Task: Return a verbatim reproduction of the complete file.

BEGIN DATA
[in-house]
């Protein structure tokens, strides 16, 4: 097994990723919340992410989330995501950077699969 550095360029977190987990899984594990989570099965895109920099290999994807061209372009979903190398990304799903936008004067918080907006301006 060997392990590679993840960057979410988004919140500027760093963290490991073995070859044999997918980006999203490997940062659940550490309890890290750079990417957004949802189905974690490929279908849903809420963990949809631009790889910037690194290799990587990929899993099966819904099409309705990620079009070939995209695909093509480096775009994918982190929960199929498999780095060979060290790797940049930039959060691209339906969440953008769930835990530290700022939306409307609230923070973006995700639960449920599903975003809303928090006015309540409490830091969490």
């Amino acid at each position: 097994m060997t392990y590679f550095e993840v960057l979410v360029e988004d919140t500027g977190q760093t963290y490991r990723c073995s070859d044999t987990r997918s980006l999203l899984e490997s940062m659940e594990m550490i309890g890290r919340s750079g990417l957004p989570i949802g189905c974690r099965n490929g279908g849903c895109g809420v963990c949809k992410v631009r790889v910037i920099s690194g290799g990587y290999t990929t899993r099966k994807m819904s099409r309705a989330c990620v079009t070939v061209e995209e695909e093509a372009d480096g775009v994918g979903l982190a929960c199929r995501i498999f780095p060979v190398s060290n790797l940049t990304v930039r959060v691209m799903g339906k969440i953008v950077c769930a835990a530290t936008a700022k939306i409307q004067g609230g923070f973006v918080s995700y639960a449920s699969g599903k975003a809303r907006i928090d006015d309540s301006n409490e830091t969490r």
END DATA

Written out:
[in-house]
């Protein structure tokens, strides 16, 4: 097994990723919340992410989330995501950077699969 550095360029977190987990899984594990989570099965895109920099290999994807061209372009979903190398990304799903936008004067918080907006301006 060997392990590679993840960057979410988004919140500027760093963290490991073995070859044999997918980006999203490997940062659940550490309890890290750079990417957004949802189905974690490929279908849903809420963990949809631009790889910037690194290799990587990929899993099966819904099409309705990620079009070939995209695909093509480096775009994918982190929960199929498999780095060979060290790797940049930039959060691209339906969440953008769930835990530290700022939306409307609230923070973006995700639960449920599903975003809303928090006015309540409490830091969490």
């Amino acid at each position: 097994m060997t392990y590679f550095e993840v960057l979410v360029e988004d919140t500027g977190q760093t963290y490991r990723c073995s070859d044999t987990r997918s980006l999203l899984e490997s940062m659940e594990m550490i309890g890290r919340s750079g990417l957004p989570i949802g189905c974690r099965n490929g279908g849903c895109g809420v963990c949809k992410v631009r790889v910037i920099s690194g290799g990587y290999t990929t899993r099966k994807m819904s099409r309705a989330c990620v079009t070939v061209e995209e695909e093509a372009d480096g775009v994918g979903l982190a929960c199929r995501i498999f780095p060979v190398s060290n790797l940049t990304v930039r959060v691209m799903g339906k969440i953008v950077c769930a835990a530290t936008a700022k939306i409307q004067g609230g923070f973006v918080s995700y639960a449920s699969g599903k975003a809303r907006i928090d006015d309540s301006n409490e830091t969490r």